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It's summertime, but I think Toronto becs fins ought to wear more wool. Much more. Maybe we might also want to accessorize that with a bell or two. Worn tastefully around the neck. And now let's practice our bleating. One, two, three, let's hear it: "Bah, Bah." Because that's what we are: Sheep. Frankly, my dears, I'm appalled.

And a titch embarrassed as well. How could I have followed (led?) the herd so mindlessly? When Toronto gourmands talk top restaurants, never is the name Oro mentioned. It could be a matter of location. How unchic is Elm Street a block west of Yonge? Let me count the ways.

In keeping with the location, Oro is busy weeknights (central downtown business crowd after work) and quiet on weekends (when the serious diners eat out). It's funny. Big-name chefs go to Oro and suddenly become no-names. They leave Oro and are in the eyes of the public instantly reborn. Witness Chris Klugman, who disappeared from public view when he left Bistro 990 and resurfaced at Oro at the end of 1996. Klugman left Oro in late '97, resurfaced at Rosewater Supper Club and suddenly ink flowed for him again, in veritable rivers. (One marvels incessantly at the apparently inverse relationship between amount of media coverage and food quality at Rosewater. Are Toronto diners really so naive that we're fooled by a pretty face?)

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Meanwhile, back at Oro, Klugman was replaced by Oscar Turchi who came from Borgo Antico on Yorkville (where folks paid attention to him). At Oro, guess what? He suddenly became unknown. Yorkville to Elm Street: Is this the old saw -- location, location location?

Dario Tomaselli (another Oro no-name) worked under Turchi and then took over the stoves when Turchi left Oro a few months ago to cook in St. Catharines. Funny thing, this guy Tomaselli can cook circles around nine out of 10 Toronto chefs. And nobody knows it.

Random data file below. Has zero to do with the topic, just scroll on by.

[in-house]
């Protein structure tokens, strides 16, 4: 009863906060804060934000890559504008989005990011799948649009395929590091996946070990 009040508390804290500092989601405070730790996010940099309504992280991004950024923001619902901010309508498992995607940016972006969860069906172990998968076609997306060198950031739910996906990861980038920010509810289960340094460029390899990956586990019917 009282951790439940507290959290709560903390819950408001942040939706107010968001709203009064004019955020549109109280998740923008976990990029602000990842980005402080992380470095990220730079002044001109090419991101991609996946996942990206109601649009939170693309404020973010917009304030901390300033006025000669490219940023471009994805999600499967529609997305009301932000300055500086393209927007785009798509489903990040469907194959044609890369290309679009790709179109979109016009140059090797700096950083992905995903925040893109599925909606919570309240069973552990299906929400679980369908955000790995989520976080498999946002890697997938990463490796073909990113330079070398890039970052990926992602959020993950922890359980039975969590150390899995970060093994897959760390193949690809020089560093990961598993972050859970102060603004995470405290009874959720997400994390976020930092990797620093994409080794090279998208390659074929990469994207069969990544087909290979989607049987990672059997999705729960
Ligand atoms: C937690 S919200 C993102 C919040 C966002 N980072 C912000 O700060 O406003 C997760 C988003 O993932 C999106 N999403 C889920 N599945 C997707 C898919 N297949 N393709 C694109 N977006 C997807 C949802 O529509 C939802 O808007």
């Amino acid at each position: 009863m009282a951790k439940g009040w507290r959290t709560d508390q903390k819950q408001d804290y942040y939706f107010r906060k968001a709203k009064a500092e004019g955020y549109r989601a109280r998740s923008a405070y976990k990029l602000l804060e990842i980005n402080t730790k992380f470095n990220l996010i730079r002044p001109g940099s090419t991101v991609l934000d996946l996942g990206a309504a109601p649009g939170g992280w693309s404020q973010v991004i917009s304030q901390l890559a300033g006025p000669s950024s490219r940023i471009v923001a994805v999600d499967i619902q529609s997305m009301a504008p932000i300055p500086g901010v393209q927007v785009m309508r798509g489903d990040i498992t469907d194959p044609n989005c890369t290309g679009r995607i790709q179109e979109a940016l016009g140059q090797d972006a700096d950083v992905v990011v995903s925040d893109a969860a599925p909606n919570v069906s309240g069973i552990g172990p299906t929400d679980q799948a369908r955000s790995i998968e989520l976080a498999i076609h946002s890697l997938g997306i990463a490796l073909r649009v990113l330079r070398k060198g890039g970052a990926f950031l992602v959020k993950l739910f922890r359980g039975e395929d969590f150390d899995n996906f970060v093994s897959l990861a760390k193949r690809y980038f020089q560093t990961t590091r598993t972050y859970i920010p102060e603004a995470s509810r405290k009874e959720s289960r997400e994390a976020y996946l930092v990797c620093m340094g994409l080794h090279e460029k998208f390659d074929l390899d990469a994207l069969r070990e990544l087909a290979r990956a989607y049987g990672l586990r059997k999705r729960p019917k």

One evening we start with braised rabbit and apple ravioli. Inside is a fine flavored purée, and outside is a bright-green, ultra-fresh asparagus sauce. In the middle of the plate is a pile of white and green asparagus topped with shavings of fresh white truffle for fragrance. Perfectly grilled lobster sits beside splendidly sweet crab cake, atop slightly spicy yellow tomato gazpacho, high-flavored and just chunky enough for interest. Atop the sea treasures is a tangle of baby-beet and pea sprouts and fresh chervil. Hello, summer!

Roasted vegetable tian is a glamorous tall layer cake of sweetly roasted root vegetables topped with corn sprouts and chives. Grilled sardines on a slightly citric parsley sauce hide under fresh lemon thyme linguine spiced with chunks of strong olives and freshly oven-dried tomatoes. This is hearty peasant food gone luxe.

Chef Tomaselli's breadth and range are as astonishing as his skill. From Italian hearty to Eastern refined, he does it all: Six malpeque oysters parade on the diagonal across a huge square plate, with shredded cucumber delicately spiked with black sesame seeds and wasabi-scented caviar and a Thumbelina portion of ginger-lime-wasabi sorbet.

This guy climbed the mountain because it was there. Every plate has a different décor, its own garnish. Achiote-rubbed seared tuna is two fat triangles of barely seared flesh, with miniature tamales (corn-husk packets) of blue corn and sweet potato, barely-there anise-and-lime sauce and a bouquet on top (chive flowers, dill weed and bay-beet sprouts tied up with corn husk ribbon). Under a tall white hunk of sexy tea-smoked sea bass he puts a pillow of fragrant chorizo-flavoured potato hash with lighter-than-air carrot sauce and puddles of hoisin lemony oil. Does this guy dream food? Hallucinate new combos?

How else to dare a millennium version of surf 'n' turf? And ace it: Superbly crisp sweetbreads with a soft heart are married to big, fat scallops, atop a gossamer emulsion of brown butter and vinegar, with sides of garlicky purée of roasted eggplant and house-made kim chi (fiery Korean pickled cabbage). A couple of more cultures meet happily in thick Ontario lamb chops rubbed with Moroccan spices, served with big-grained Israeli couscous and delicate sauce based on harissa (Middle Eastern chili sauce), cooled with creamy mint raita (yogurt sauce). Even cornish hen, scourge of less-than-perfectionist cooks, arrives perfectly cooked, moist, under its benediction of almost-caramelized pear "jam." On top is another bouquet from the chef, baby-pea, corn and beet sprouts tied in corn-sprout ribbons. Oh, Toronto, how could you ignore this artiste?

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Oro, 45 Elm St., 416-597-0155. Accessible to people in wheelchairs. Dinner for two with wine, tax and tip: $125.

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